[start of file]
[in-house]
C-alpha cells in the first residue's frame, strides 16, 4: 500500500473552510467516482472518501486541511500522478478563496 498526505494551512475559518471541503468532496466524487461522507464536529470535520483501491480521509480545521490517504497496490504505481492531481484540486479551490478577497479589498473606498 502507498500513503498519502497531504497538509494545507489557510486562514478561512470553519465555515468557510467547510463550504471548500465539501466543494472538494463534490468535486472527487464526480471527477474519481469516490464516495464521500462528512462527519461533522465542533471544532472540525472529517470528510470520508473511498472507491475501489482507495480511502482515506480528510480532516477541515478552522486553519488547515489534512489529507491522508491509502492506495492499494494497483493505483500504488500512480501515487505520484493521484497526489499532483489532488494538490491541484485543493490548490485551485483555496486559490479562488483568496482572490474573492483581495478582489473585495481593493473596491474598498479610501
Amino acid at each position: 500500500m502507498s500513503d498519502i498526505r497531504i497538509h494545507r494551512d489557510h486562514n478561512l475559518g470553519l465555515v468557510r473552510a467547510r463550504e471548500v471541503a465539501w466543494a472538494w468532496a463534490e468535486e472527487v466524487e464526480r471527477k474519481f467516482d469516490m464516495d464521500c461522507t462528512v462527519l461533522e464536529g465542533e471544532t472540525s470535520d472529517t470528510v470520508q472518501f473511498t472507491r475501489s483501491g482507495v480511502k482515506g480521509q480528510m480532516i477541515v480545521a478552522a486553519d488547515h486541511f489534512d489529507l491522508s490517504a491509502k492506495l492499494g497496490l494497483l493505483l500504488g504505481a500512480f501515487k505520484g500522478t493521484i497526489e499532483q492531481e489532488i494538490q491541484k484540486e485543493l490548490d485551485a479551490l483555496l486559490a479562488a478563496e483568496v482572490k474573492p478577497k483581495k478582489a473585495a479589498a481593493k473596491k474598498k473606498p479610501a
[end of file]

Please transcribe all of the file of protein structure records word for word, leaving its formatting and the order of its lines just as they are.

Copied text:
[in-house]
C-alpha cells in the first residue's frame, strides 16, 4: 500500500473552510467516482472518501486541511500522478478563496 498526505494551512475559518471541503468532496466524487461522507464536529470535520483501491480521509480545521490517504497496490504505481492531481484540486479551490478577497479589498473606498 502507498500513503498519502497531504497538509494545507489557510486562514478561512470553519465555515468557510467547510463550504471548500465539501466543494472538494463534490468535486472527487464526480471527477474519481469516490464516495464521500462528512462527519461533522465542533471544532472540525472529517470528510470520508473511498472507491475501489482507495480511502482515506480528510480532516477541515478552522486553519488547515489534512489529507491522508491509502492506495492499494494497483493505483500504488500512480501515487505520484493521484497526489499532483489532488494538490491541484485543493490548490485551485483555496486559490479562488483568496482572490474573492483581495478582489473585495481593493473596491474598498479610501
Amino acid at each position: 500500500m502507498s500513503d498519502i498526505r497531504i497538509h494545507r494551512d489557510h486562514n478561512l475559518g470553519l465555515v468557510r473552510a467547510r463550504e471548500v471541503a465539501w466543494a472538494w468532496a463534490e468535486e472527487v466524487e464526480r471527477k474519481f467516482d469516490m464516495d464521500c461522507t462528512v462527519l461533522e464536529g465542533e471544532t472540525s470535520d472529517t470528510v470520508q472518501f473511498t472507491r475501489s483501491g482507495v480511502k482515506g480521509q480528510m480532516i477541515v480545521a478552522a486553519d488547515h486541511f489534512d489529507l491522508s490517504a491509502k492506495l492499494g497496490l494497483l493505483l500504488g504505481a500512480f501515487k505520484g500522478t493521484i497526489e499532483q492531481e489532488i494538490q491541484k484540486e485543493l490548490d485551485a479551490l483555496l486559490a479562488a478563496e483568496v482572490k474573492p478577497k483581495k478582489a473585495a479589498a481593493k473596491k474598498k473606498p479610501a